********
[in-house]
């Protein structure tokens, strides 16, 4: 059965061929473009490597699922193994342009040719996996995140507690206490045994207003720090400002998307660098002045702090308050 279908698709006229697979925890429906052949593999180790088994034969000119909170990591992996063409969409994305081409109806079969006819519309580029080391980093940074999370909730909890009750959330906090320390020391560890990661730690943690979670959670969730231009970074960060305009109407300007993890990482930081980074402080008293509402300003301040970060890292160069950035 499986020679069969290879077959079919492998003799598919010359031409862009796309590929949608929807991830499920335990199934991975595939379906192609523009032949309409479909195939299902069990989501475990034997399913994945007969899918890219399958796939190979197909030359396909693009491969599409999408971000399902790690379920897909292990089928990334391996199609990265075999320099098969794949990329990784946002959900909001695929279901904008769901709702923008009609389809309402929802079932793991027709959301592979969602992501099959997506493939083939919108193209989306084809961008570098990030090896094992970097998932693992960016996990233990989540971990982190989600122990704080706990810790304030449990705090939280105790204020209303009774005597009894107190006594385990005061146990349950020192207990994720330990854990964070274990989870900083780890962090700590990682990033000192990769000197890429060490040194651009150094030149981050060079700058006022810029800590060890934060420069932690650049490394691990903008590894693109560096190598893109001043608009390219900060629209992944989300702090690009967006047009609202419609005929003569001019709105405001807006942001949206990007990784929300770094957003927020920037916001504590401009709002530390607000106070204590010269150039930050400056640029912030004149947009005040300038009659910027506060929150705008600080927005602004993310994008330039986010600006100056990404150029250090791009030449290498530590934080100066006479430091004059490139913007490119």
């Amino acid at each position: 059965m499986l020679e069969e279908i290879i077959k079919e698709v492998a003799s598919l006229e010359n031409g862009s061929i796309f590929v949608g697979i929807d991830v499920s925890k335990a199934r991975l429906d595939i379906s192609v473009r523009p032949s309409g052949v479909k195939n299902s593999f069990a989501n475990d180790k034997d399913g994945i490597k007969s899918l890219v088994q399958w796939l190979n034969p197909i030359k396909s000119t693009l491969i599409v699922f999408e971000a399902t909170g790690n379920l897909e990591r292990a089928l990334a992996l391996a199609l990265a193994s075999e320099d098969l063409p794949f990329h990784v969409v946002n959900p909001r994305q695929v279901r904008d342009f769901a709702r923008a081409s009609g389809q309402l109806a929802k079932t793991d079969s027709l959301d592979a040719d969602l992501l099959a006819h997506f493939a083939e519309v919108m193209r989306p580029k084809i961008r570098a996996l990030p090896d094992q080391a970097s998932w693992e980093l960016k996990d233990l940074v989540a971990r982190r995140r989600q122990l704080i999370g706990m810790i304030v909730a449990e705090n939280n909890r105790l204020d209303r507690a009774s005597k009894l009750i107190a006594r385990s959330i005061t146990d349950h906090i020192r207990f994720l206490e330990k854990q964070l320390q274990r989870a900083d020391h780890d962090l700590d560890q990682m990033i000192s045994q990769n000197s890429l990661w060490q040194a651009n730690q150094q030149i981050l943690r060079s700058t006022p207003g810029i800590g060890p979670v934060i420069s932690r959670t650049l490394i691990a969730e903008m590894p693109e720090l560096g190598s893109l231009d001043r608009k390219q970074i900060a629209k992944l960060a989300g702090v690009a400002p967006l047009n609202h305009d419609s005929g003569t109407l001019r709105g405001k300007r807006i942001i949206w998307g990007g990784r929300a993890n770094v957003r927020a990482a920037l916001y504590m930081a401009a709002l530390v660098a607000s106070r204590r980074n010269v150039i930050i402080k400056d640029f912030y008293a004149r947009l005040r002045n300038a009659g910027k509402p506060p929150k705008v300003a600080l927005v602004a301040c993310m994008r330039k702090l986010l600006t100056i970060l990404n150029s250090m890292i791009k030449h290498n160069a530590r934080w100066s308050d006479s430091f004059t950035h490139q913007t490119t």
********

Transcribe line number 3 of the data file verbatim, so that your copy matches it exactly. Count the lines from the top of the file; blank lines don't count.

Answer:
């Amino acid at each position: 059965m499986l020679e069969e279908i290879i077959k079919e698709v492998a003799s598919l006229e010359n031409g862009s061929i796309f590929v949608g697979i929807d991830v499920s925890k335990a199934r991975l429906d595939i379906s192609v473009r523009p032949s309409g052949v479909k195939n299902s593999f069990a989501n475990d180790k034997d399913g994945i490597k007969s899918l890219v088994q399958w796939l190979n034969p197909i030359k396909s000119t693009l491969i599409v699922f999408e971000a399902t909170g790690n379920l897909e990591r292990a089928l990334a992996l391996a199609l990265a193994s075999e320099d098969l063409p794949f990329h990784v969409v946002n959900p909001r994305q695929v279901r904008d342009f769901a709702r923008a081409s009609g389809q309402l109806a929802k079932t793991d079969s027709l959301d592979a040719d969602l992501l099959a006819h997506f493939a083939e519309v919108m193209r989306p580029k084809i961008r570098a996996l990030p090896d094992q080391a970097s998932w693992e980093l960016k996990d233990l940074v989540a971990r982190r995140r989600q122990l704080i999370g706990m810790i304030v909730a449990e705090n939280n909890r105790l204020d209303r507690a009774s005597k009894l009750i107190a006594r385990s959330i005061t146990d349950h906090i020192r207990f994720l206490e330990k854990q964070l320390q274990r989870a900083d020391h780890d962090l700590d560890q990682m990033i000192s045994q990769n000197s890429l990661w060490q040194a651009n730690q150094q030149i981050l943690r060079s700058t006022p207003g810029i800590g060890p979670v934060i420069s932690r959670t650049l490394i691990a969730e903008m590894p693109e720090l560096g190598s893109l231009d001043r608009k390219q970074i900060a629209k992944l960060a989300g702090v690009a400002p967006l047009n609202h305009d419609s005929g003569t109407l001019r709105g405001k300007r807006i942001i949206w998307g990007g990784r929300a993890n770094v957003r927020a990482a920037l916001y504590m930081a401009a709002l530390v660098a607000s106070r204590r980074n010269v150039i930050i402080k400056d640029f912030y008293a004149r947009l005040r002045n300038a009659g910027k509402p506060p929150k705008v300003a600080l927005v602004a301040c993310m994008r330039k702090l986010l600006t100056i970060l990404n150029s250090m890292i791009k030449h290498n160069a530590r934080w100066s308050d006479s430091f004059t950035h490139q913007t490119t």